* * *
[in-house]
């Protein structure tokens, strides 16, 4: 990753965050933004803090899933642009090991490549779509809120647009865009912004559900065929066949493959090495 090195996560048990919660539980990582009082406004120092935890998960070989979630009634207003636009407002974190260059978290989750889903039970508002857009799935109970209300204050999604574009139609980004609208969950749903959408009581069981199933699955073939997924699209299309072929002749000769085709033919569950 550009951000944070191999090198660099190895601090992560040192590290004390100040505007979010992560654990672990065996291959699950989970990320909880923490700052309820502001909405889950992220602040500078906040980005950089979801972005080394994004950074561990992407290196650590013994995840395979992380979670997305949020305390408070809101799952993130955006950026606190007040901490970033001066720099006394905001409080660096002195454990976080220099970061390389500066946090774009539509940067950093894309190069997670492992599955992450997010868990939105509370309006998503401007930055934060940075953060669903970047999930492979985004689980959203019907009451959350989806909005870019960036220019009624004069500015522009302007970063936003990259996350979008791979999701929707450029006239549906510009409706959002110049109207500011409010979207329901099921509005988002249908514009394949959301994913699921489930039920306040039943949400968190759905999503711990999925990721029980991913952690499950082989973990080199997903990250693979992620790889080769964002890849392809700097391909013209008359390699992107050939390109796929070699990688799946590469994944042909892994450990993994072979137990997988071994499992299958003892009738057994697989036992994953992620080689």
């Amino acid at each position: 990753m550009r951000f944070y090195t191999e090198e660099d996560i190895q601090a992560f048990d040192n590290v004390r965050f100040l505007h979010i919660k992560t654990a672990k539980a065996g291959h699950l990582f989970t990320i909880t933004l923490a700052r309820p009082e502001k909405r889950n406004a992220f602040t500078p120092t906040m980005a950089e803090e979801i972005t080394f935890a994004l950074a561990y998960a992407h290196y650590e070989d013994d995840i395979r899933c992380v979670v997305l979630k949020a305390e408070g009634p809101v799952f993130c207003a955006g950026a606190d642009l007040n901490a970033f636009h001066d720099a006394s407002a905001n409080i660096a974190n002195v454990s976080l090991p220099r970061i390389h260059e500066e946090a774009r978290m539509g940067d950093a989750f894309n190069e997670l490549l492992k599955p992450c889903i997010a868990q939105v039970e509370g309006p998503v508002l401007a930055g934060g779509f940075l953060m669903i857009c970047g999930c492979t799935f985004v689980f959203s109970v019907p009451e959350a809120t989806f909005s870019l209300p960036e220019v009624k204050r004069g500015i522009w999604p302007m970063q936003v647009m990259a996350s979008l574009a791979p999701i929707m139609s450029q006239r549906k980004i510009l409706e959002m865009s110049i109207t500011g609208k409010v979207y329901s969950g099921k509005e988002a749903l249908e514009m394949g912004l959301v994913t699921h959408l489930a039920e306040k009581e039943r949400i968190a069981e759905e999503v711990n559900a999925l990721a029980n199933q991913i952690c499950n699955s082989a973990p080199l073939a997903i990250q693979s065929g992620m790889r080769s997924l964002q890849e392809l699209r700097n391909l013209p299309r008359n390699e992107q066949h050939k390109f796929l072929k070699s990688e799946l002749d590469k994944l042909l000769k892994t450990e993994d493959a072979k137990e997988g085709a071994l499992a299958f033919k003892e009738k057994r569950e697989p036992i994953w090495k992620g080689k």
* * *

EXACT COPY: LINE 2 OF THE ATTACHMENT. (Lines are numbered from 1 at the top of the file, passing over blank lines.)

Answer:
């Protein structure tokens, strides 16, 4: 990753965050933004803090899933642009090991490549779509809120647009865009912004559900065929066949493959090495 090195996560048990919660539980990582009082406004120092935890998960070989979630009634207003636009407002974190260059978290989750889903039970508002857009799935109970209300204050999604574009139609980004609208969950749903959408009581069981199933699955073939997924699209299309072929002749000769085709033919569950 550009951000944070191999090198660099190895601090992560040192590290004390100040505007979010992560654990672990065996291959699950989970990320909880923490700052309820502001909405889950992220602040500078906040980005950089979801972005080394994004950074561990992407290196650590013994995840395979992380979670997305949020305390408070809101799952993130955006950026606190007040901490970033001066720099006394905001409080660096002195454990976080220099970061390389500066946090774009539509940067950093894309190069997670492992599955992450997010868990939105509370309006998503401007930055934060940075953060669903970047999930492979985004689980959203019907009451959350989806909005870019960036220019009624004069500015522009302007970063936003990259996350979008791979999701929707450029006239549906510009409706959002110049109207500011409010979207329901099921509005988002249908514009394949959301994913699921489930039920306040039943949400968190759905999503711990999925990721029980991913952690499950082989973990080199997903990250693979992620790889080769964002890849392809700097391909013209008359390699992107050939390109796929070699990688799946590469994944042909892994450990993994072979137990997988071994499992299958003892009738057994697989036992994953992620080689």